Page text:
Kawasaki ZX-12R

Kawasaki ZX-12R Ninja – A Tyre Kickers Guide

For us the ZX-12R is a strange creature, because while it promised 200mph motorcycling (it didn’t quite deliver that) it has still become a well-loved machine, perhaps thanks to its quirky looks.

It is 20 years now since the Kawasaki ZX-12R Ninja first (smoothly) appeared on the scene.

We say ‘smoothly’ as you could see that Kawasaki had spent thousands of hours in the wind-tunnel perfecting the curves of this machine – I mean, look at the mirrors? Back then, Kawasaki was the only major manufacturer that also made airplanes – and it showed: the mirrors were pointedly designed so that they would slice through the 200mph airflow…

In development, journalists heard that the machine could have as little as a 800 mile rear-tyre life, if the throttle was abused. Remember, this was pre-traction control! The ergonomics of the bike itself were a tad strange: it was large, but also a tad sporty.

That motor produced a whopping 180bhp, rising to 190bhp through that Kawasaki Ram-Air snout that could snaffle up a grouse, if one was daft enough to appear in front of it. The frame was a monocoque aluminium box – one of the first to be used on a production motorcycle (we think Kawasaki’s KR500 did the same in racing?)

The bike lasted until 2006 when it was practically overshadowed by the ZZ-R1400. Which was a shame as it was a great (albeit thirsty) bike, which – in original form – was given a strange, convoluted running-in procedure –  but was updated with the likes of fuel-injection mods, crank and flywheel changes and radial brakes in 2004. Build quality was good across the years.

Today it’s still a hot ship: 180bhp is still not too shoddy, two decades on. And, if you want one – you can find one for as little as £2500, rising to a plainly daft £9000 for a less than 1000 mile minter. We’d say go to £3k and get a clean one that’s standard.

RECALLS: A recall was made to replace the overflow pipe inside the tank as it could crack and leak in December 2000. In October 2001 the tyre valve nut on front and rear wheels could crack from corrosion or stress leading to a loss of pressure in the tyres. In January 2003 it was found that oil could seep through the electrical harness connected to the stator which could lead to fleck of oil on the rear tyre.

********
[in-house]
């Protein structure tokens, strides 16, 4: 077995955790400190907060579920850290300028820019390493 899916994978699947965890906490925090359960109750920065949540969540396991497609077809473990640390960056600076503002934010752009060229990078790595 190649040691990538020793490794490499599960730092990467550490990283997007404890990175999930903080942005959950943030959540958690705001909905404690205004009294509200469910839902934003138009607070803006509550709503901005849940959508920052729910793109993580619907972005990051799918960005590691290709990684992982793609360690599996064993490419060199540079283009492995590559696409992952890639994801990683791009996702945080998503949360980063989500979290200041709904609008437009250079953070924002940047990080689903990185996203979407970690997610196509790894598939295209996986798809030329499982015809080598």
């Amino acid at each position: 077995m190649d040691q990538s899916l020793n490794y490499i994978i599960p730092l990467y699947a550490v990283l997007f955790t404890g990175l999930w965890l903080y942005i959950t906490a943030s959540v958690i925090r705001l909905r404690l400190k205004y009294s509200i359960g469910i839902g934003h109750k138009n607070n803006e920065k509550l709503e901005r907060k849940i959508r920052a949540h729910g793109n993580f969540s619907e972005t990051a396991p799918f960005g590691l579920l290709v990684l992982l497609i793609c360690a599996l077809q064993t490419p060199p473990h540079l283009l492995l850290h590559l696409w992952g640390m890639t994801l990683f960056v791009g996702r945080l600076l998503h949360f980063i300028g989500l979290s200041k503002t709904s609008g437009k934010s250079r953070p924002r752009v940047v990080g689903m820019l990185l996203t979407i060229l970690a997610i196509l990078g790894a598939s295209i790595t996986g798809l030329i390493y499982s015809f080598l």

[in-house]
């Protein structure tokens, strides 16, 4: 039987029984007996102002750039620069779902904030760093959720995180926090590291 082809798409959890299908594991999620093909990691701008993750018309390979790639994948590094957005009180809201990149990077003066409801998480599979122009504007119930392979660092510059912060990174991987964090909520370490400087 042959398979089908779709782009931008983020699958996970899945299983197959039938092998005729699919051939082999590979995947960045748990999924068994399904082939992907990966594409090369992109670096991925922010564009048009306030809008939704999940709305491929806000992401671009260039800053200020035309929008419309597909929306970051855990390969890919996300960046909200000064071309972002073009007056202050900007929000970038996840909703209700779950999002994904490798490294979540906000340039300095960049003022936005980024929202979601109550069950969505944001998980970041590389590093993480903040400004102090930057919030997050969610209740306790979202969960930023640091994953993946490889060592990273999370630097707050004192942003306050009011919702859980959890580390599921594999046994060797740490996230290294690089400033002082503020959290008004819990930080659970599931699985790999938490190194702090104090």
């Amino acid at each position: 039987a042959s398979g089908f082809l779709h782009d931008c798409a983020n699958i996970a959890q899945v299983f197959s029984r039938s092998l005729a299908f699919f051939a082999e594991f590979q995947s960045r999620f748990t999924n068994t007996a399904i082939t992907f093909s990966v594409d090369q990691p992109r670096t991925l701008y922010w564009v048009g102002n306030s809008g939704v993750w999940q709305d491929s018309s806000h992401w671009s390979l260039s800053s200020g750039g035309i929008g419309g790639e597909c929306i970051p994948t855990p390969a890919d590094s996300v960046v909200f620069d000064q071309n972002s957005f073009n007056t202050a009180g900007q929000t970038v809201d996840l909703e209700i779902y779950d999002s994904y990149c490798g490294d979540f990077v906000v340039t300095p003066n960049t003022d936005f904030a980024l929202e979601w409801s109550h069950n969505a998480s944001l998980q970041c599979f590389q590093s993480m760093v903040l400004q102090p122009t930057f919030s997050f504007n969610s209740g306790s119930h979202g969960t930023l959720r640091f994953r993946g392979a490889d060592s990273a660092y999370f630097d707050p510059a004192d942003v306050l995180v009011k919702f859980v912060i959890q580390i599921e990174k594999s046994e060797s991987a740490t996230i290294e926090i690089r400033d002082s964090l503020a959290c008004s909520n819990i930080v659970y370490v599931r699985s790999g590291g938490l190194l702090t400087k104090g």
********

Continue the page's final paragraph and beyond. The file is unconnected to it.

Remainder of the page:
SUSPENSION: Stiffer on later models from 2002.

BRAKES: The six-pot Tokicos suffer from age and neglect but can be sorted (try www.powerhouse.uk)  but the radial-equipped 2004-on models are the best braked versions.

ENGINE: For a bike for the experienced, the 12R was embarrassingly easy to stall: but from 2002-on the bike gained a heavier crank and a narrower fly-wheel which helped. Max power hides at around 10,000 revs. Don’t worry if the bike seems to run hot – they all do! And try and keep the KLEEN AIR system in…

CLUTCH: Standard is fine, unless you’re upping the power.

COMFORT:  Consider this a big lad (or lass’) sportsbike. Looks fast and has a size that fits more than most modern sportsbikes!

ECONOMY: Almost as bad as the Honda VTR1000F FireStorm! 110 miles to reserve! Bad!

Kawasaki ZX-12R (2000-2001)

Colours: red, green, silver, black

Price new: £9380 (2000)

Comments: In comes the first model with wind-tunnel aerodynamics, large ram-air snout and 158bhp at the rear wheel. The frame was an aluminium monocoque and the bike also came with a labour-intensive run-in schedule.

Kawasaki ZX-12R (2002-2003)

Colours: red, green, silver, blue, black/gold

Price new: £8995 (2002)

Comments: Suspension alterations (stiffer), milder steering geometry and engine has 178bhp, allied to smoother bodywork. Ram-air snout now looks sleeker, pushing 30-per-cent more air into the motor. Heavier crank and gear-change was also slicker.

Kawasaki ZX-12R (2004-on)

Colours: silver, green, black/gold, blue

Price new: £8995 (2004)

Comments: Updates included radial brake calipers and upgrades to the fuel injection system.